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Twins The Ideal Fit For Johnny Cueto?


Tom Froemming

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The dominoes began to fall in terms of the market for starting pitchers when David Price signed with the Boston Red Sox earlier this week. There has been a flurry of moves in the aftermath, both in free agency and on the trade market, but one of the top options heading into the winter is still available: Johnny Cueto.

 

With so many moves going down of late, it's starting to feel like Cueto may be running out of landing spots. Tuesday, SB Nation's Grant Brisbee took a look at potential destinations for the 29-year-old right-hander and came to the conclusion Minnesota would be an ideal fit. It's not that he feels particularly strongly about that opinion, however, calling it a dumb idea, but he defended it by saying Cueto to any team seems like a dumb idea at this point. Which is kinda true.

 

The freshest images of Cueto in our minds is him being wildly inconsistent after a deadline move to Kansas City. But last I checked things worked out pretty well for those guys, though. In 13 regular season starts with the Royals, Cueto had a 4.76 ERA and 1.45 WHIP. That was before October, when things got especially weird.

 

He had a poor first start against the Astros in the ALDS, pitched a gem with his team facing elimination in Game 5 of that series, got absolutely shelled in an ALCS start against Toronto before pitching a complete game two hitter against the Mets in Game 2 of the World Series.

 

Throw in some past concerns about his arm and back and you get a very confusing picture. Taking a look back further at his excellent run with the Cincinnati Reds makes things look a heck of a lot more exciting, but his uneven performance with KC seems to have left a bad impression, despite his dominant performance on the grandest stage.

 

Prior to being dealt, Cueto had a 2.62 ERA and 0.93 WHIP for the Reds. He would have been the 2014 NL Cy Young if it wasn't for Clayton Kershaw's historic MVP season. He missed most of 2013, but finished fourth in Cy Young voting in 2012. That kind of resume would have made him the top free agent in some years.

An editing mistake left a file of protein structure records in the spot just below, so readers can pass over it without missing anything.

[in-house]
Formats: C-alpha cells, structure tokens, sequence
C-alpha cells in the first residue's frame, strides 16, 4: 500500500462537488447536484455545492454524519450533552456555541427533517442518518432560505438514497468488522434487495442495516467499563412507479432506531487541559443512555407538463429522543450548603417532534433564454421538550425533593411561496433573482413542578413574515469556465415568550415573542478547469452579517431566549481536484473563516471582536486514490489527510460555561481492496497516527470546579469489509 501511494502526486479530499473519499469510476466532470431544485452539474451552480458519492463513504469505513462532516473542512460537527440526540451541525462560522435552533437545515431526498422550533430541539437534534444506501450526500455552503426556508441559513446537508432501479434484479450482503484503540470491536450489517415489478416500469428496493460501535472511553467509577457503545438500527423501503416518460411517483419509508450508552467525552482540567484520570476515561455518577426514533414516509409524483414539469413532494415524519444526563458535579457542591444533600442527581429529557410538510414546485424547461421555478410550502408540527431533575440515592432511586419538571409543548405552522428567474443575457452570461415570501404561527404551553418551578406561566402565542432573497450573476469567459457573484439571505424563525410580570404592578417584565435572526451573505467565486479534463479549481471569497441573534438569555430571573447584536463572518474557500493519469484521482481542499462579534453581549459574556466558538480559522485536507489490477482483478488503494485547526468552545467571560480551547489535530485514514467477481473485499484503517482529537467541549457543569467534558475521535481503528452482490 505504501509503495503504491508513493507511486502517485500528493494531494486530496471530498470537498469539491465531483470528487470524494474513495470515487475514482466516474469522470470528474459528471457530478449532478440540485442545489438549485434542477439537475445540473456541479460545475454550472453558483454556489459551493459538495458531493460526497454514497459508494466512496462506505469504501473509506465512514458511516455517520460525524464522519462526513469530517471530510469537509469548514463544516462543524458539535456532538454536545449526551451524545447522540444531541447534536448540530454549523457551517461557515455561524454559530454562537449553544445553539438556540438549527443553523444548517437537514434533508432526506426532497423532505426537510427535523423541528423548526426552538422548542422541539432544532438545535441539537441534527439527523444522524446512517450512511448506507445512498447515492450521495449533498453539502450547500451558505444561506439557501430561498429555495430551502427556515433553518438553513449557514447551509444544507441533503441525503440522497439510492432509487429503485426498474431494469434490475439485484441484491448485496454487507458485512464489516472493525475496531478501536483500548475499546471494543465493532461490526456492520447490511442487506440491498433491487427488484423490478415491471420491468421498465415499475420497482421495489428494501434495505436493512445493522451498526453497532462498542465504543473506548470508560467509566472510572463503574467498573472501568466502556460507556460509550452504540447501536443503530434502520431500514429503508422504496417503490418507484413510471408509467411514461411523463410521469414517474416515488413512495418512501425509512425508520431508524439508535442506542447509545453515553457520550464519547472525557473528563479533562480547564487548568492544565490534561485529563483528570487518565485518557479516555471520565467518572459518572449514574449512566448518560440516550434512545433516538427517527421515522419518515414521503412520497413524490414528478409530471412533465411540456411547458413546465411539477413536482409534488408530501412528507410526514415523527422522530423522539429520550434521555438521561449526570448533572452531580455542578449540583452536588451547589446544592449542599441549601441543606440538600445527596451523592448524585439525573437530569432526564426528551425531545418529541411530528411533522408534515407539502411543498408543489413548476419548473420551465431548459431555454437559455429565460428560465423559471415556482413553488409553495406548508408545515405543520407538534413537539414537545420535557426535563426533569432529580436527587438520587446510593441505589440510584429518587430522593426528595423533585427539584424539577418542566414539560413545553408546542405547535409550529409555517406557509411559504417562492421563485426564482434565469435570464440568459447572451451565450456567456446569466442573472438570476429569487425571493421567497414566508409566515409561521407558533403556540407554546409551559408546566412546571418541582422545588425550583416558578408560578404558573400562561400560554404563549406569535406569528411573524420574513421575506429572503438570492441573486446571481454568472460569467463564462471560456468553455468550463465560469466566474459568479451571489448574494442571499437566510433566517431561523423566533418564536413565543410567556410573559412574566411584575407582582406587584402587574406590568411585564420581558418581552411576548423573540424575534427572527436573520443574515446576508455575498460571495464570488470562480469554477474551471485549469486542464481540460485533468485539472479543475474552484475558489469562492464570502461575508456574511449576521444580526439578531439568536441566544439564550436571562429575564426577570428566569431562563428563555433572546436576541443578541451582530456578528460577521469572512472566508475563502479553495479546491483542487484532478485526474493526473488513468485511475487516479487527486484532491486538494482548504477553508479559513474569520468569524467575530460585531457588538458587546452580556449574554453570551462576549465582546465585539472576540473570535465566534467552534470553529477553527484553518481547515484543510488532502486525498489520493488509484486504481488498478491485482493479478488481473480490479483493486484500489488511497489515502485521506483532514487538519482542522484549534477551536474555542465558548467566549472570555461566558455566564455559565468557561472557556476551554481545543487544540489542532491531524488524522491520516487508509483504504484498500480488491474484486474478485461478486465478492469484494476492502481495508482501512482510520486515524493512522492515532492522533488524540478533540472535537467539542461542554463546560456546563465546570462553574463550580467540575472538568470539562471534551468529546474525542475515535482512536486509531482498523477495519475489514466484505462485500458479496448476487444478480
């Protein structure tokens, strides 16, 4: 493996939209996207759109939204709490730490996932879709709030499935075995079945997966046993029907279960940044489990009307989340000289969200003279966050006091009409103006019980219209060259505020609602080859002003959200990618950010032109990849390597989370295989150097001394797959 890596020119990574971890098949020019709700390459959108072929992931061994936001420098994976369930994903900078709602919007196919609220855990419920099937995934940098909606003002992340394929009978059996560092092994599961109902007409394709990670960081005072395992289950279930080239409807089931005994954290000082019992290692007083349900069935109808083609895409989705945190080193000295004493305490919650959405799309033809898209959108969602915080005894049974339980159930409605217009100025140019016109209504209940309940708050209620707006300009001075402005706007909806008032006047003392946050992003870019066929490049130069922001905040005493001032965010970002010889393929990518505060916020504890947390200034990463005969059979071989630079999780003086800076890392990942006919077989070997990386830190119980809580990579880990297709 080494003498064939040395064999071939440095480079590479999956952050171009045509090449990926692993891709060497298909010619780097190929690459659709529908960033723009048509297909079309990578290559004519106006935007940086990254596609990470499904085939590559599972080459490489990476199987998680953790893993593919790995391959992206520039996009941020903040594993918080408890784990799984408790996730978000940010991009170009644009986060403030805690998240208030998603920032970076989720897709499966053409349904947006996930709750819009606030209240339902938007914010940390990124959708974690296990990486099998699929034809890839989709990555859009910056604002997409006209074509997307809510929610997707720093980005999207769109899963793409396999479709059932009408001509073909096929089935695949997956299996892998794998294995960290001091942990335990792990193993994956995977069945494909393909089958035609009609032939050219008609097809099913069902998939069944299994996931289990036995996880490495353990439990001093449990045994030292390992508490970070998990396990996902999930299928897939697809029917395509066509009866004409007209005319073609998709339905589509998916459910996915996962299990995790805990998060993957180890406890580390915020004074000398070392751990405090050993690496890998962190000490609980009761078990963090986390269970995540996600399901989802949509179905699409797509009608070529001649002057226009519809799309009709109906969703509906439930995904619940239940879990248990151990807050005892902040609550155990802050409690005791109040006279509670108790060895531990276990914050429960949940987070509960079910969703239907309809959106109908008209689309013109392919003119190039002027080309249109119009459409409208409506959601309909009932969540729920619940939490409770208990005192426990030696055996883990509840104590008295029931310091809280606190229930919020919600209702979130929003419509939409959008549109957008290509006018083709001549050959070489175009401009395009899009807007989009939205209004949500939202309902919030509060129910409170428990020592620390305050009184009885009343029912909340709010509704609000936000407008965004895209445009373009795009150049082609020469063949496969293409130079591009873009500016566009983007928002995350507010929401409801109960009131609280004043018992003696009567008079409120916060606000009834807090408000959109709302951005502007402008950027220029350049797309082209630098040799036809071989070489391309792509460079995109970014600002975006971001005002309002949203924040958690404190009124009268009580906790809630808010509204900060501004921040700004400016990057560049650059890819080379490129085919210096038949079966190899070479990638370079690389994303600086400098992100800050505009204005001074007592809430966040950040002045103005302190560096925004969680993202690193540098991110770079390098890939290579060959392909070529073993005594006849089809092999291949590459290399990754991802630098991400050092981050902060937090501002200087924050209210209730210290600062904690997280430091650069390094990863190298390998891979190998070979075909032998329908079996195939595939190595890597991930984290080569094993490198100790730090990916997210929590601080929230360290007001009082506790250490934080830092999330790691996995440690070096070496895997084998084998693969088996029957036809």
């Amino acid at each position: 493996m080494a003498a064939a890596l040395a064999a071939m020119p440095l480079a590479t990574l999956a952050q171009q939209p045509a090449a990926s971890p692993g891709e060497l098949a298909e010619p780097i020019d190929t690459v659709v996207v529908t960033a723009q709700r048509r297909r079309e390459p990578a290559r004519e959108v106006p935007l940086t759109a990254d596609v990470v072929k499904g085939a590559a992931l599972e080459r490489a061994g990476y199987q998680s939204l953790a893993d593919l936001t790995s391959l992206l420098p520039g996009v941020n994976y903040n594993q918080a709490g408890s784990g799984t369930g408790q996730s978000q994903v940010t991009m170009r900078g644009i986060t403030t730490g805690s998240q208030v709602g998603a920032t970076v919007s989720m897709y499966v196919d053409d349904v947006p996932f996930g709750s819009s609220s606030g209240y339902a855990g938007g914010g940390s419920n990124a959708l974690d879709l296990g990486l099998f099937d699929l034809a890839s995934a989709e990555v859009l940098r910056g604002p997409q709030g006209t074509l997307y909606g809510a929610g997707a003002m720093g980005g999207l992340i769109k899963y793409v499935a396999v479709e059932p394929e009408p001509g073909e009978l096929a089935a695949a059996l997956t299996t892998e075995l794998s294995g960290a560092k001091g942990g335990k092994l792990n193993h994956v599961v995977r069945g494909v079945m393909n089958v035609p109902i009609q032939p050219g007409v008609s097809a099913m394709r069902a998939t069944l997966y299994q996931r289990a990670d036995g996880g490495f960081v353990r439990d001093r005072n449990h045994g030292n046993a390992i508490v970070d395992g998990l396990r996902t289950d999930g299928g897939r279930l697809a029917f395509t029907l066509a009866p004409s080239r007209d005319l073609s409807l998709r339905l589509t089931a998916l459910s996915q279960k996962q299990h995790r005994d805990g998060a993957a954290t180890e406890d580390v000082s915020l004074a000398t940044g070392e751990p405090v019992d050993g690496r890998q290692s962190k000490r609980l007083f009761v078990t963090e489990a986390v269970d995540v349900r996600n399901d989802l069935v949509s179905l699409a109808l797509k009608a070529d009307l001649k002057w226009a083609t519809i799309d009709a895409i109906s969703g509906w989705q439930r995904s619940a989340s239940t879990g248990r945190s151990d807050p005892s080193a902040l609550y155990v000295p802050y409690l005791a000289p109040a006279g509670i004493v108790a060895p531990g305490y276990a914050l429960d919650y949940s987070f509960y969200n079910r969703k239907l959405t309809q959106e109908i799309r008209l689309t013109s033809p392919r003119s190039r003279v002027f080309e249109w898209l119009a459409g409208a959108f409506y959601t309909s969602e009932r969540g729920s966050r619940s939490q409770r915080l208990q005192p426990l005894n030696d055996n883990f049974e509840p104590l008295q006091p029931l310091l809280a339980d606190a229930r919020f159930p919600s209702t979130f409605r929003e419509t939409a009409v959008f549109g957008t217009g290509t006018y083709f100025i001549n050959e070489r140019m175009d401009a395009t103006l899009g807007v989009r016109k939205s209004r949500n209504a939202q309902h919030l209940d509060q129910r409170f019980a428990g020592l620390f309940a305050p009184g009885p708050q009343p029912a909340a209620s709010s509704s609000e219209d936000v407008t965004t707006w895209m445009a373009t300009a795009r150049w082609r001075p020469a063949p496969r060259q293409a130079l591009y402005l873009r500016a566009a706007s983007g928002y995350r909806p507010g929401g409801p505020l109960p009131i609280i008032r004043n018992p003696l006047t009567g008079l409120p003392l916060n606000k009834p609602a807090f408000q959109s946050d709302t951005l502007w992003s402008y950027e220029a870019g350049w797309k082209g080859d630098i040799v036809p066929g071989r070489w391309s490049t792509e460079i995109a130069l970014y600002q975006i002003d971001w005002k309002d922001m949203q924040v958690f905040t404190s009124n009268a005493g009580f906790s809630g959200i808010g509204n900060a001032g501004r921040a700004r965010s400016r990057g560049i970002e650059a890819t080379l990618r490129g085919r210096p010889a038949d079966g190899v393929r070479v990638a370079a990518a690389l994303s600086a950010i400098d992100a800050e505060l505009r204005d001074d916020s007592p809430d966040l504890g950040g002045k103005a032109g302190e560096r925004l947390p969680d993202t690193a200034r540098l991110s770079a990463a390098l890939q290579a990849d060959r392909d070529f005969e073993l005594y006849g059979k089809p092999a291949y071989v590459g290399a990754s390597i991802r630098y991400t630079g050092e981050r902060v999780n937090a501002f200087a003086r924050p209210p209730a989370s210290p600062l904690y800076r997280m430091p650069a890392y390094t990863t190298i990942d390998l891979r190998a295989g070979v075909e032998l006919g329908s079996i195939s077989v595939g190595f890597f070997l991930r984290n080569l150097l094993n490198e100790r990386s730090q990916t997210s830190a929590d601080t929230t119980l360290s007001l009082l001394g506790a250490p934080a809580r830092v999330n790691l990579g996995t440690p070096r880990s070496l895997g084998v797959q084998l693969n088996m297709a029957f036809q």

It was reported that Cueto rejected a six-year, $126 million offer from the Arizona Diamondbacks. They were so heartbroken they gave all their money to Zack Greinke and all their prospects to the Braves for Shelby Miller. So we know what Cueto hopes to get. The real question is what will it actually take to get him?

 

Many of the big market teams have already made moves to solidify their rotations. The Cardinals are unlikely to be open to signing Cueto due to bad blood over a brawl a few seasons back. There will still be plenty of suitors, his agent made a good point that all 30 teams could use a Johnny Cueto, but the market has already shrunk to some extent.

 

The money going to some of these pitchers ($90 million for Jeff Samardzija!?!?!?) is getting crazy, but it would not shock me if Cueto fails to beat that offer from Arizona. The big hangup will be that whoever signs him will have to forfeit a draft pick. For the Twins, that would be the 16th overall pick.

 

The Twins already have quantity when it comes to options to fill their rotation. Adding another middle of the road veteran would make little sense. Guys like Mike Leake or Wei-Yin Chen are not going to vastly improve the Twins chances at winning over the next few years. What the club could use is some quality at the top, and when you look at Cueto's resume it's undeniable that he's been among the best pitchers in baseball

 

If you don't think now's the time to spend money on a starter, just take a look at next year's market and try to find your guy there. Stephen Strasburg is the headliner, after that it's ... I don't know, Brett Anderson? The Twins could trade prospects for a starter instead, but did you see what Arizona gave up for Miller or what Miami wants for Jose Fernandez? No thanks.

 

So unless you like the idea of the unknown and want to see the team make a run at Japanese righty Kenta Maeda, Cueto is the club's best bet to move the needle in terms of making a splash in free agency between now and the 2017 offseason.

 

What do you think? Is the price plus the pick too much, or would it be worth it to add an ace?

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Everybody seems to think all this money being spent on free agents is free money. Ever think about where that money comes from. From the ticket prices, the price at the concession stand, the soveneir stand, the price of your beer to pay for the advertising money, YOUR CABLE TV BILL. "Not my money" doesn't sound so smart now, huh?

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This person does not get jokes. Not to mention the fact that his premise is completely wrong. Baseball teams charge as much as people will pay. Then players ask for more money to get their get a share of the revenue. You'll notice this because its mentioned  all the time during negotiations. The reason cable companies spend a ton of money for sports programming is to stop people from getting Direct tv or Dish network. The reverse also happens (NFL Ticket). It's kind of a racket and is a big reason why a lot of people are getting rid of cable and dish. Player contracts have nothing to do with it.

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